You should also answer the following question once, after you have finished all of the other parts:
  • When to stop: How did you decide when you were done with the testing process? (Keep in mind that while the impending deadline may have had a lot to do with when or why you stopped testing, it is not usually a good idea to stop testing while a given technique is still regularly exposing bugs.)

We suggest writing your answers after you have finished the rest of the assignment, as many of the questions will have you compare techniques.

Think carefully about your answers. The hands-on part of this assignment is meant to give you familiarity with these techniques, but what you will take out of the assignment will come from your analysis of the techniques.

A note about grading: Keep each answer within a few sentences. Bulleted lists are appreciated where they make sense. Also, be sure to include the names of the members of your team in this file.

Turn in your answers in a file named questions.txt.

Bug List

Please use the template bugs.html provided to create a bug list. This will contain all the bugs you found, regardless of how you found them. Notice that you may find some of these bugs through more than one different technique. This file is included in the docs sub-directory of the project.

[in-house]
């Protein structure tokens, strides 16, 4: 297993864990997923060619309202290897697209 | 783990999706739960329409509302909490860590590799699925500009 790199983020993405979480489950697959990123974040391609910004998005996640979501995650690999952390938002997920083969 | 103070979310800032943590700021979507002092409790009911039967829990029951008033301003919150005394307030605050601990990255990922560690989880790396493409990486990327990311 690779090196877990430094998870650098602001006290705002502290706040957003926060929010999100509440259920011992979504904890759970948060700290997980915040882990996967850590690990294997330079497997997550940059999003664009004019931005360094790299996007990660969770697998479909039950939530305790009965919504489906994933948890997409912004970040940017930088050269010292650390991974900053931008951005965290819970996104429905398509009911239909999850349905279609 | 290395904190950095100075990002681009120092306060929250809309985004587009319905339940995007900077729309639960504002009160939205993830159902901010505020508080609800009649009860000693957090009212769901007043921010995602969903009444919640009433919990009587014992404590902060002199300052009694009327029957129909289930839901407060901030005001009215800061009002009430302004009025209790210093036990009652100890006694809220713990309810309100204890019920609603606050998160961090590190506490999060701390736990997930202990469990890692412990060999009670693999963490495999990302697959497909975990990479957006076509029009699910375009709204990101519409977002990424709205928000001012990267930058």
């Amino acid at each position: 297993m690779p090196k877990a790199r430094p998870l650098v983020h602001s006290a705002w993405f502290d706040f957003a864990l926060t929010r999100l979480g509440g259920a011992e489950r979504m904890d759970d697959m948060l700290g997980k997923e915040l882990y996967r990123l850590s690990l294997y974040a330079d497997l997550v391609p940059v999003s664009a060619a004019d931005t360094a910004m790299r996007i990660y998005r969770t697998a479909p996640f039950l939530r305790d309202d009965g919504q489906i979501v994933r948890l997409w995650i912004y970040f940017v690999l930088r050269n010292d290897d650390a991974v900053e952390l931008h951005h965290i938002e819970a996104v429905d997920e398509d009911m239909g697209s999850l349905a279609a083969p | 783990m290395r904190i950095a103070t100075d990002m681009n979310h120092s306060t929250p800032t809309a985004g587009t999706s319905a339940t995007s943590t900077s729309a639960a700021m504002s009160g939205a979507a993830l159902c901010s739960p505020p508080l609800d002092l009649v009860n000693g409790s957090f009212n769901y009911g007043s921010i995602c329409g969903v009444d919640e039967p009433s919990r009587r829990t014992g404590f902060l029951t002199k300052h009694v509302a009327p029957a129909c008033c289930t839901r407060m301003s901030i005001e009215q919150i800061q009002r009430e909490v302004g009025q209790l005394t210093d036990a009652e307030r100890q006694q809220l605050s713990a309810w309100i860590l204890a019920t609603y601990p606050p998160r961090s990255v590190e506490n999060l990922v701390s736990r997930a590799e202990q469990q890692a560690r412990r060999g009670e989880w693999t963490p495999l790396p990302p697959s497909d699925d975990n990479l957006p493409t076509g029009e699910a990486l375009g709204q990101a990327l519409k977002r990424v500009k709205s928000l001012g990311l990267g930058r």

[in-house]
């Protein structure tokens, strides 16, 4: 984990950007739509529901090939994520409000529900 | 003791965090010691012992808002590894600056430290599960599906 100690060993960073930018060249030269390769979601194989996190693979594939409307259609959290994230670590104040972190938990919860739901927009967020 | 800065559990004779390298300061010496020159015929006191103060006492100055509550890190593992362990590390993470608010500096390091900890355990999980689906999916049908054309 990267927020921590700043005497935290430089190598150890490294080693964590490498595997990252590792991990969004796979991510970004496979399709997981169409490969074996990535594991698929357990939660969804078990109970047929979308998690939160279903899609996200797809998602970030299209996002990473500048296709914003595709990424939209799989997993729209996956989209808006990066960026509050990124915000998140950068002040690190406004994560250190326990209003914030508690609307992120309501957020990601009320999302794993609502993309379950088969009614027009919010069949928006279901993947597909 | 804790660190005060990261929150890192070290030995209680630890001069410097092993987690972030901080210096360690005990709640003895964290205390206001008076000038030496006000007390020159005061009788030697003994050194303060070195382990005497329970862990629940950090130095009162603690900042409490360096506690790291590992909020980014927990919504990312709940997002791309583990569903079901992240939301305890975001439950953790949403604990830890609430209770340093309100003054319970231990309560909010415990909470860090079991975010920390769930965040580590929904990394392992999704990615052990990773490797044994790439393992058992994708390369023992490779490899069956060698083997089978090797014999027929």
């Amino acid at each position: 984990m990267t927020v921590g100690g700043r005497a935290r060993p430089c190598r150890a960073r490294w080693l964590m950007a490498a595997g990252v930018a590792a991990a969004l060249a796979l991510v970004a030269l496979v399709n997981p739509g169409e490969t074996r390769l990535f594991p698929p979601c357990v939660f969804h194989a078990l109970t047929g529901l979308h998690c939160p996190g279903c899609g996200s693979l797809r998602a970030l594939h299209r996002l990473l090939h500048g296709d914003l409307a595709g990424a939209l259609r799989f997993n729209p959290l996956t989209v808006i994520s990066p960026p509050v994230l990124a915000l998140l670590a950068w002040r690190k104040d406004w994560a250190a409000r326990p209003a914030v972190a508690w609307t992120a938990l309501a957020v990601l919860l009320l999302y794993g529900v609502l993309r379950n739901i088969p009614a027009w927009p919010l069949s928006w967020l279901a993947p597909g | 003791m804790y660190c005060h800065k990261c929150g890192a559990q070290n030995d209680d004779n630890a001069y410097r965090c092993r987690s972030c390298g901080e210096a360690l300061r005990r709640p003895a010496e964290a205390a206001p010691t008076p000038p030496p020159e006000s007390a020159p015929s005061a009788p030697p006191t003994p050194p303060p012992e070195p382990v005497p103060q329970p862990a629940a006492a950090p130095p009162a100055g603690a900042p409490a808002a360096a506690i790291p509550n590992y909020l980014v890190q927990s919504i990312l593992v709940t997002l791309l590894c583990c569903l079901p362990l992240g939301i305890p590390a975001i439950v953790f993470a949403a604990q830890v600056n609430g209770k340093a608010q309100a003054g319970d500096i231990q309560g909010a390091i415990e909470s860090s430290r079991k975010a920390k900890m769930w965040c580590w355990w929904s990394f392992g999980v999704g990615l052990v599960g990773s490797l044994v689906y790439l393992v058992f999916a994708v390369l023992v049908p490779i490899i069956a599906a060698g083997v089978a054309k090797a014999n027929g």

Turn in the file bugs.html.

Manual System Testing

The purpose of manual system testing is to use the system the way a user would. Start up Othello and make sure that all of the features work as the user expects. You've been lucky that someone created a requirements document for you! It is called requirements.html and is included in the "docs" directory of the project.

When you find a bug through manual system testing, you must be able to tell the developer what the problem is. For each bug you find using this technique, create a bug report. Every company has their own set of fields that must be in a bug report. We will use a common subset, as defined in the example below. We have provided the template for you in a file called manual.html, also included in the "docs" directory of the project. Please use this template.

Title: A brief description of the bug

Reproduction steps: List exactly what the developer must do to reproduce the bug.

Expected output: What the user expected to happen

Actual output: What actually happened

Priority: How important the bug is to functionality, on a scale from 1-5 (1 is high priority)

Severity: How severe the bug is with respect to what happened, on a scale from 1-5 (1 is very severe)